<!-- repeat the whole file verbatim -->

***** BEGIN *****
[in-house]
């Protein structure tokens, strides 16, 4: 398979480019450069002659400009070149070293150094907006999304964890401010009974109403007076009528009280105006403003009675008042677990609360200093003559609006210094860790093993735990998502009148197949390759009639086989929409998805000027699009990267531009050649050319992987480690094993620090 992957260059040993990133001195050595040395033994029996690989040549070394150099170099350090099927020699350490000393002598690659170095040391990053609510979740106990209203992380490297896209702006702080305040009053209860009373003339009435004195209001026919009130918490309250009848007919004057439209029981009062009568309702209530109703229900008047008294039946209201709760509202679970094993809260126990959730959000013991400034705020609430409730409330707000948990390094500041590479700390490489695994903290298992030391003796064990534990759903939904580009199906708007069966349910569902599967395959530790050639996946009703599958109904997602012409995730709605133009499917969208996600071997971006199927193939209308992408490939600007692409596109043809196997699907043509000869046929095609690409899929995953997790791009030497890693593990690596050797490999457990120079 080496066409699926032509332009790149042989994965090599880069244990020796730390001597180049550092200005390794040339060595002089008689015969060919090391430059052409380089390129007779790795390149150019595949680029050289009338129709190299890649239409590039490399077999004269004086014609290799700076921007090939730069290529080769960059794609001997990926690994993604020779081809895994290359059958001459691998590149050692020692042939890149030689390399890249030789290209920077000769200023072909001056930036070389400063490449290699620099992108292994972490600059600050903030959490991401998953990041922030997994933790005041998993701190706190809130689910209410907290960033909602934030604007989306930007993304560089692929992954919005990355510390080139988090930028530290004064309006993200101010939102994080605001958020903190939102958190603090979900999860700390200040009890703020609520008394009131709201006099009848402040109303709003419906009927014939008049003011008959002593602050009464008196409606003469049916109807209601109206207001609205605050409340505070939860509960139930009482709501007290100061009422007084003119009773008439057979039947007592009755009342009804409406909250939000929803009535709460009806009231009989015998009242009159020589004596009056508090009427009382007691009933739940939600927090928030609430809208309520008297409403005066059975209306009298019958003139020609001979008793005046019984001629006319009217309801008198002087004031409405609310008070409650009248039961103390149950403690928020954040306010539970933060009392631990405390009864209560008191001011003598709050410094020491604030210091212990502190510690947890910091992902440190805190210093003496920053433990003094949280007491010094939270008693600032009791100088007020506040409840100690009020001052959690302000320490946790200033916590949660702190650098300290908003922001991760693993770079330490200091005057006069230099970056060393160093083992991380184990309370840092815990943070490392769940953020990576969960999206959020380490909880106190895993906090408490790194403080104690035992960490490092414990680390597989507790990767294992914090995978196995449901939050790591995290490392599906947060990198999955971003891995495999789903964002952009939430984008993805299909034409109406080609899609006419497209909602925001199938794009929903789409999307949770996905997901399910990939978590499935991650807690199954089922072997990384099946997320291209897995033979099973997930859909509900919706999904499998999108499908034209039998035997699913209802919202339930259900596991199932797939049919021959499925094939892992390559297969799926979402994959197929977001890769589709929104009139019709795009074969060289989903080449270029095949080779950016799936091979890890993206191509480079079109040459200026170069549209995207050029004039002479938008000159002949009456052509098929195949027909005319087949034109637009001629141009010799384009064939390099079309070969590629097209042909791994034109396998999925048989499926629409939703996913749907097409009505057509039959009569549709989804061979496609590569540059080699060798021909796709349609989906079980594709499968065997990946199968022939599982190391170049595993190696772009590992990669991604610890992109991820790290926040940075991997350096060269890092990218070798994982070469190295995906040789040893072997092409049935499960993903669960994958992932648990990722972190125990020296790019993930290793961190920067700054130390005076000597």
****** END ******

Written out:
[in-house]
């Protein structure tokens, strides 16, 4: 398979480019450069002659400009070149070293150094907006999304964890401010009974109403007076009528009280105006403003009675008042677990609360200093003559609006210094860790093993735990998502009148197949390759009639086989929409998805000027699009990267531009050649050319992987480690094993620090 992957260059040993990133001195050595040395033994029996690989040549070394150099170099350090099927020699350490000393002598690659170095040391990053609510979740106990209203992380490297896209702006702080305040009053209860009373003339009435004195209001026919009130918490309250009848007919004057439209029981009062009568309702209530109703229900008047008294039946209201709760509202679970094993809260126990959730959000013991400034705020609430409730409330707000948990390094500041590479700390490489695994903290298992030391003796064990534990759903939904580009199906708007069966349910569902599967395959530790050639996946009703599958109904997602012409995730709605133009499917969208996600071997971006199927193939209308992408490939600007692409596109043809196997699907043509000869046929095609690409899929995953997790791009030497890693593990690596050797490999457990120079 080496066409699926032509332009790149042989994965090599880069244990020796730390001597180049550092200005390794040339060595002089008689015969060919090391430059052409380089390129007779790795390149150019595949680029050289009338129709190299890649239409590039490399077999004269004086014609290799700076921007090939730069290529080769960059794609001997990926690994993604020779081809895994290359059958001459691998590149050692020692042939890149030689390399890249030789290209920077000769200023072909001056930036070389400063490449290699620099992108292994972490600059600050903030959490991401998953990041922030997994933790005041998993701190706190809130689910209410907290960033909602934030604007989306930007993304560089692929992954919005990355510390080139988090930028530290004064309006993200101010939102994080605001958020903190939102958190603090979900999860700390200040009890703020609520008394009131709201006099009848402040109303709003419906009927014939008049003011008959002593602050009464008196409606003469049916109807209601109206207001609205605050409340505070939860509960139930009482709501007290100061009422007084003119009773008439057979039947007592009755009342009804409406909250939000929803009535709460009806009231009989015998009242009159020589004596009056508090009427009382007691009933739940939600927090928030609430809208309520008297409403005066059975209306009298019958003139020609001979008793005046019984001629006319009217309801008198002087004031409405609310008070409650009248039961103390149950403690928020954040306010539970933060009392631990405390009864209560008191001011003598709050410094020491604030210091212990502190510690947890910091992902440190805190210093003496920053433990003094949280007491010094939270008693600032009791100088007020506040409840100690009020001052959690302000320490946790200033916590949660702190650098300290908003922001991760693993770079330490200091005057006069230099970056060393160093083992991380184990309370840092815990943070490392769940953020990576969960999206959020380490909880106190895993906090408490790194403080104690035992960490490092414990680390597989507790990767294992914090995978196995449901939050790591995290490392599906947060990198999955971003891995495999789903964002952009939430984008993805299909034409109406080609899609006419497209909602925001199938794009929903789409999307949770996905997901399910990939978590499935991650807690199954089922072997990384099946997320291209897995033979099973997930859909509900919706999904499998999108499908034209039998035997699913209802919202339930259900596991199932797939049919021959499925094939892992390559297969799926979402994959197929977001890769589709929104009139019709795009074969060289989903080449270029095949080779950016799936091979890890993206191509480079079109040459200026170069549209995207050029004039002479938008000159002949009456052509098929195949027909005319087949034109637009001629141009010799384009064939390099079309070969590629097209042909791994034109396998999925048989499926629409939703996913749907097409009505057509039959009569549709989804061979496609590569540059080699060798021909796709349609989906079980594709499968065997990946199968022939599982190391170049595993190696772009590992990669991604610890992109991820790290926040940075991997350096060269890092990218070798994982070469190295995906040789040893072997092409049935499960993903669960994958992932648990990722972190125990020296790019993930290793961190920067700054130390005076000597």